I ended up accidentally skipping last week’s post. My brother came to town to visit for an extended weekend and although we actually did some baking together, we only made a small batch of ice cream sandwiches and ended up eating them before any pictures could be snapped. Sometimes you just have to just enjoy your ice cream before it melts. Taking the week off, though, must have charged my baking batteries, because these Vegan Apple Cinnamon Buns are expletive-using good. I dropped one off on my partner’s desk while he wasn’t paying attention and a few minutes later he tracked me down in the kitchen to cuss about how good they were and grab another.
The dough for the buns is a basic yeasted sweet dough, so although that means that you have to patiently suffer through two rises, you’ll end up with fluffy, tear-apart tender bread. The filling is very similar to any old cinnamon bun, but with the conventional sugar swapped out for coconut sugar, given them a hint of molasses slightly more complicated than your standard brown sugar (although if you can’t find coconut sugar feel free to use brown sugar or sucanat). Chopped apples are heavily dotted throughout the rolls so you get soft squares of fruit in every bite. The best part of each bun might be the bottom, where the excess goo soaks into the bread perfectly.
The caramel drizzled over the top of the buns while still warm is kind of the real show-stopper, though. It’s far easier than a traditional caramel, requiring just one or two ingredients and a little time on the stove. It’s made by taking a litre of apple juice (fresh or from a carton, I used Kiju) and simmering it until it is reduced to about a fourth of its original volume, at which point it becomes thick and intensely flavourful. You can serve it as is, or add a couple tablespoons of vegan butter or coconut oil to get a creamier consistency. It’s both sweet and tart, and while pairing an apple roll with an apple caramel might not be all the innovative, the intense apple-hood (?) of the caramel is so unique, it’s not at all boring or overkill.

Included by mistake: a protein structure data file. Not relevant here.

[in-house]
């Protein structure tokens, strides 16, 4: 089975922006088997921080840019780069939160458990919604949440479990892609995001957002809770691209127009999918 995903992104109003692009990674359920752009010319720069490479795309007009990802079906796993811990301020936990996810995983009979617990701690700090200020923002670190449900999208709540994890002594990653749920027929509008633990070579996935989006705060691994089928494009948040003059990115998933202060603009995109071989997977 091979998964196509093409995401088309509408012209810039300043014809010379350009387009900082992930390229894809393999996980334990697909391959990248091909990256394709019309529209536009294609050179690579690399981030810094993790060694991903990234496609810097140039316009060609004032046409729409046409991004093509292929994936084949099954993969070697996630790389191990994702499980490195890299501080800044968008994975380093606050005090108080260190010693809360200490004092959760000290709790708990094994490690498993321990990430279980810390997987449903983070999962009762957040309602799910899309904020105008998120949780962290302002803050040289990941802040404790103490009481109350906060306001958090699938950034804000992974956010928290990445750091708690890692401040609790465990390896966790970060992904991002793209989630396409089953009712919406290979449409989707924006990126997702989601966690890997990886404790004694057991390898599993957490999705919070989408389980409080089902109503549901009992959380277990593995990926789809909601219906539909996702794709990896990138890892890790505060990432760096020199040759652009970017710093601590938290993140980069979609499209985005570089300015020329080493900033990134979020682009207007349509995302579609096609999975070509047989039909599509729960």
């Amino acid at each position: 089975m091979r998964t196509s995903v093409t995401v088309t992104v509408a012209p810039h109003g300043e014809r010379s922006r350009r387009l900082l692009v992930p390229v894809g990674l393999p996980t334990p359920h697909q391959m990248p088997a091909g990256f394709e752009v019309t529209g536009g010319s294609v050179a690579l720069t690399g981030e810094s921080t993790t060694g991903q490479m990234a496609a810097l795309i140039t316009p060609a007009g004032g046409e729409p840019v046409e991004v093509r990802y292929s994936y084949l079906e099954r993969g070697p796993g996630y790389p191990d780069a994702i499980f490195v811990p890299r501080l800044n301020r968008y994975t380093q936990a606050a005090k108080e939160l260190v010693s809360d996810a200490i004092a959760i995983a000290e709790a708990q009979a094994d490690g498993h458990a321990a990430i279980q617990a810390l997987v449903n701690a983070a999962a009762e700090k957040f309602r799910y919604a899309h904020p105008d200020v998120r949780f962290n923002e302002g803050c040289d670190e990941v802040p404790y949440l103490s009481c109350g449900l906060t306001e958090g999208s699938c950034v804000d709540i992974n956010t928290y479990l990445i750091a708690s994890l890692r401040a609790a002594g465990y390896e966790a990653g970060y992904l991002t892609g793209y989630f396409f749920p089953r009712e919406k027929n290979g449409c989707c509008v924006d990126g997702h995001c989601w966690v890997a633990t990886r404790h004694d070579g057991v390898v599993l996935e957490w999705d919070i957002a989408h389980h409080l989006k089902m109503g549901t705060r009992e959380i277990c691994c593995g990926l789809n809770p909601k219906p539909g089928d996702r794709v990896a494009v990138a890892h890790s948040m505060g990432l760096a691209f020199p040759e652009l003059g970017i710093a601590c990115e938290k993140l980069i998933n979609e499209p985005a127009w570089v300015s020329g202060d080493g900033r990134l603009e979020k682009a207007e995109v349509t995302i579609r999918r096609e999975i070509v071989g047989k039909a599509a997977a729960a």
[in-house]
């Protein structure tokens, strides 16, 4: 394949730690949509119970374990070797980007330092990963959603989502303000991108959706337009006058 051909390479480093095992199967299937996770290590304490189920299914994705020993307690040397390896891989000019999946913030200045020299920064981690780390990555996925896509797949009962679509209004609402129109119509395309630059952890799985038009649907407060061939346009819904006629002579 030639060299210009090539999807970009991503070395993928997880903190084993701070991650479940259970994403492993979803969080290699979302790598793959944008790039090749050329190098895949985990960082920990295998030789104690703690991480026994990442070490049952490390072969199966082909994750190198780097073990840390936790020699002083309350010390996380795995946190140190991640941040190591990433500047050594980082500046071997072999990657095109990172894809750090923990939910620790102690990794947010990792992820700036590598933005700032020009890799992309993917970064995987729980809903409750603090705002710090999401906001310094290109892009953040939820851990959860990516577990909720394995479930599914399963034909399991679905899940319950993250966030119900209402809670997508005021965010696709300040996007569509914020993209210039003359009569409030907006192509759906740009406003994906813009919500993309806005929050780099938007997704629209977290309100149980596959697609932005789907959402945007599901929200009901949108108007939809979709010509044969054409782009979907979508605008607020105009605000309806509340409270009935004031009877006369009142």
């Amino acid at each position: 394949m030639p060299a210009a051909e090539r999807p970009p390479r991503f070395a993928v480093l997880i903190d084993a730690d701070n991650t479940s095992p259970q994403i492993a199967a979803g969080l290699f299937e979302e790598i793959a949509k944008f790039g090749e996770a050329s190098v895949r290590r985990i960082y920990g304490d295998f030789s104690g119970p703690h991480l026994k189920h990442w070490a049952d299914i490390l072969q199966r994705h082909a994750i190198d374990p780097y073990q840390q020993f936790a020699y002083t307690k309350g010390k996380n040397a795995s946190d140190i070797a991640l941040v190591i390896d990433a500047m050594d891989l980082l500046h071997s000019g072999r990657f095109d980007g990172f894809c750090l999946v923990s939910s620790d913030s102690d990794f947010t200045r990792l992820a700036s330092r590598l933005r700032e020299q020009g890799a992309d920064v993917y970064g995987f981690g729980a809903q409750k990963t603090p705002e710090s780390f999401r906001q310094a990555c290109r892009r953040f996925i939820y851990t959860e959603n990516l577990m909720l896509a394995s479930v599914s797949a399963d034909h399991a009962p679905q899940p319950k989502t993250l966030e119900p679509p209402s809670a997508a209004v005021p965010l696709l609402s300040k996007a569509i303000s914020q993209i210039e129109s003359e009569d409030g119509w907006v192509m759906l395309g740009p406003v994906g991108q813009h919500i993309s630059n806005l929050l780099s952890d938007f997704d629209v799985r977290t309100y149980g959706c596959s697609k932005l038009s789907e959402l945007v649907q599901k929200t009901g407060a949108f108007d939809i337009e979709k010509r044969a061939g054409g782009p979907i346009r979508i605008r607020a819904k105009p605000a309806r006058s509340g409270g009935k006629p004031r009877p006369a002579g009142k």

- 2 tbsp ground flax + 3 tbsp warm water (=1 flax egg)
- 1/3 cup + 1 tsp organic cane sugar
- 1 cup warm water
- 2 1/2 tsps dry active yeast
- 1 tsp vanilla
- 1 tsp lemon juice
- 1/2 tsp salt
- 1/3 cup melted coconut oil or grapeseed oil
- 3 1/2 cups ap flour or light spelt flour
- 3 tbsp coconut oil, melted
- 1 1/4 cups coconut sugar or brown sugar
- 1 heaping tbsp cinnamon
- pinch salt
- 3-4 apples, peeled and diced
- 1 litre apple juice
- 2 tbsp vegan butter or coconut oil
- Start by making the dough: in a small bowl mix together flax and 3 tbsp warm water. In a large bowl, dissolve 1 tsp sugar into 1 cup water and sprinkle on yeast. Let both bowls sit for about 10 minutes until flax mixture is thickened and yeast mixture is foamy.
- To the yeast mixture, add flax egg, vanilla, lemon juice and oil. In a separate bowl, mix together remaining sugar, 3 cups flour and salt. Add to the wet ingredients and stir until a shaggy dough comes together. Begin kneading, adding the remaining 1/2 cup flour as needed until you have a soft, uniform ball of dough. Place is a greased bowl and turn to coat. Cover and let rise until doubled, about an hour.
- After risen, roll out dough on a floured surface to a thin triangle, about 13" by 18". Brush with the 3 tbsp of melted coconut oil.
- To make the filling, combine coconut sugar with cinnamon and a pinch of salt. Sprinkle evenly over the oiled dough. Next, evenly sprinkle on the diced apple.
- Tightly roll up the dough starting with a long edge. Place seam side dough and cut the dough log into even pieces, about 12.
- Generously grease a large skillet or rectangular pan and arrange the cut rolls with even spaces between them. Brush with soy milk or additional melted coconut oil, if desired. Set aside to rise a second time, for about 30 minutes. The rolls should be fitting together snugly after the second rise.
- Bake is a 350F oven for 30 to 34 minutes, until the tops are golden.
- Place the apple juice in a saucepan over high heat and bring to a gentle boil. Immediately reduce the heat to a simmer and keep it simmering until the juice has reduced to about 1/4 of its original volume. It should be visibly thick (this took about 40 minutes for me, but keep checking. There's no need to stir or fuss over it while it's reducing, but mind it doesn't burn). Turn off the heat and add in butter or oil and stir in well. Drizzle caramel over warm buns and enjoy.